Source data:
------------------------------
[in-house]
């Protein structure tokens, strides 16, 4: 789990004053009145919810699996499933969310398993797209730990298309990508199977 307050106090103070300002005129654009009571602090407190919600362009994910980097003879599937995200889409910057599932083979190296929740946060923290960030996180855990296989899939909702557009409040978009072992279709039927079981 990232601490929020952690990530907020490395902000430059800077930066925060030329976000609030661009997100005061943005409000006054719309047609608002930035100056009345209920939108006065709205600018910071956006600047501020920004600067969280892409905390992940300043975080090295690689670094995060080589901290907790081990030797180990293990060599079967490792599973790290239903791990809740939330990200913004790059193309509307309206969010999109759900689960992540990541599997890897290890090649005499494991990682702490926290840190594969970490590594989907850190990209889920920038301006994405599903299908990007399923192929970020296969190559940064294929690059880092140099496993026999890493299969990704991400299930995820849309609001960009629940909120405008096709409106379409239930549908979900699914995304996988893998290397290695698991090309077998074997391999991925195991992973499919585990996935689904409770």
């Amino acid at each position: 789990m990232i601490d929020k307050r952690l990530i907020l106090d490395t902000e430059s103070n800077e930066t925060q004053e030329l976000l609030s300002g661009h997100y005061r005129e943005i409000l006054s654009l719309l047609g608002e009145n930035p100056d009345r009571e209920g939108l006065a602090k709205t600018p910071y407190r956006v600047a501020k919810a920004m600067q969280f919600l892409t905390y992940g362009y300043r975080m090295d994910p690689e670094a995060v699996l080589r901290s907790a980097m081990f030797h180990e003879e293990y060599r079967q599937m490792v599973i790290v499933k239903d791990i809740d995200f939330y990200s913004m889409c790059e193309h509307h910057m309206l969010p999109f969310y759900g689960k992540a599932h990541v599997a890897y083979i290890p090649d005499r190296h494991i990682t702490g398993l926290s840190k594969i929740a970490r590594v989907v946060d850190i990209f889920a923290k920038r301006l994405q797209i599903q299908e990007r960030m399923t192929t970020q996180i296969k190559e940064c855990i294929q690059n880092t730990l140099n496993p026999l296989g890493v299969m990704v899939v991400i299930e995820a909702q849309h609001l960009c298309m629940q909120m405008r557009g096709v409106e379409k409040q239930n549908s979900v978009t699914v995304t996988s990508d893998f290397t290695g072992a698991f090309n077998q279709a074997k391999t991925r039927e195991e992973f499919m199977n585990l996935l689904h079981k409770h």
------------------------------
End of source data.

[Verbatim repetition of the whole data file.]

[in-house]
């Protein structure tokens, strides 16, 4: 789990004053009145919810699996499933969310398993797209730990298309990508199977 307050106090103070300002005129654009009571602090407190919600362009994910980097003879599937995200889409910057599932083979190296929740946060923290960030996180855990296989899939909702557009409040978009072992279709039927079981 990232601490929020952690990530907020490395902000430059800077930066925060030329976000609030661009997100005061943005409000006054719309047609608002930035100056009345209920939108006065709205600018910071956006600047501020920004600067969280892409905390992940300043975080090295690689670094995060080589901290907790081990030797180990293990060599079967490792599973790290239903791990809740939330990200913004790059193309509307309206969010999109759900689960992540990541599997890897290890090649005499494991990682702490926290840190594969970490590594989907850190990209889920920038301006994405599903299908990007399923192929970020296969190559940064294929690059880092140099496993026999890493299969990704991400299930995820849309609001960009629940909120405008096709409106379409239930549908979900699914995304996988893998290397290695698991090309077998074997391999991925195991992973499919585990996935689904409770």
């Amino acid at each position: 789990m990232i601490d929020k307050r952690l990530i907020l106090d490395t902000e430059s103070n800077e930066t925060q004053e030329l976000l609030s300002g661009h997100y005061r005129e943005i409000l006054s654009l719309l047609g608002e009145n930035p100056d009345r009571e209920g939108l006065a602090k709205t600018p910071y407190r956006v600047a501020k919810a920004m600067q969280f919600l892409t905390y992940g362009y300043r975080m090295d994910p690689e670094a995060v699996l080589r901290s907790a980097m081990f030797h180990e003879e293990y060599r079967q599937m490792v599973i790290v499933k239903d791990i809740d995200f939330y990200s913004m889409c790059e193309h509307h910057m309206l969010p999109f969310y759900g689960k992540a599932h990541v599997a890897y083979i290890p090649d005499r190296h494991i990682t702490g398993l926290s840190k594969i929740a970490r590594v989907v946060d850190i990209f889920a923290k920038r301006l994405q797209i599903q299908e990007r960030m399923t192929t970020q996180i296969k190559e940064c855990i294929q690059n880092t730990l140099n496993p026999l296989g890493v299969m990704v899939v991400i299930e995820a909702q849309h609001l960009c298309m629940q909120m405008r557009g096709v409106e379409k409040q239930n549908s979900v978009t699914v995304t996988s990508d893998f290397t290695g072992a698991f090309n077998q279709a074997k391999t991925r039927e195991e992973f499919m199977n585990l996935l689904h079981k409770h």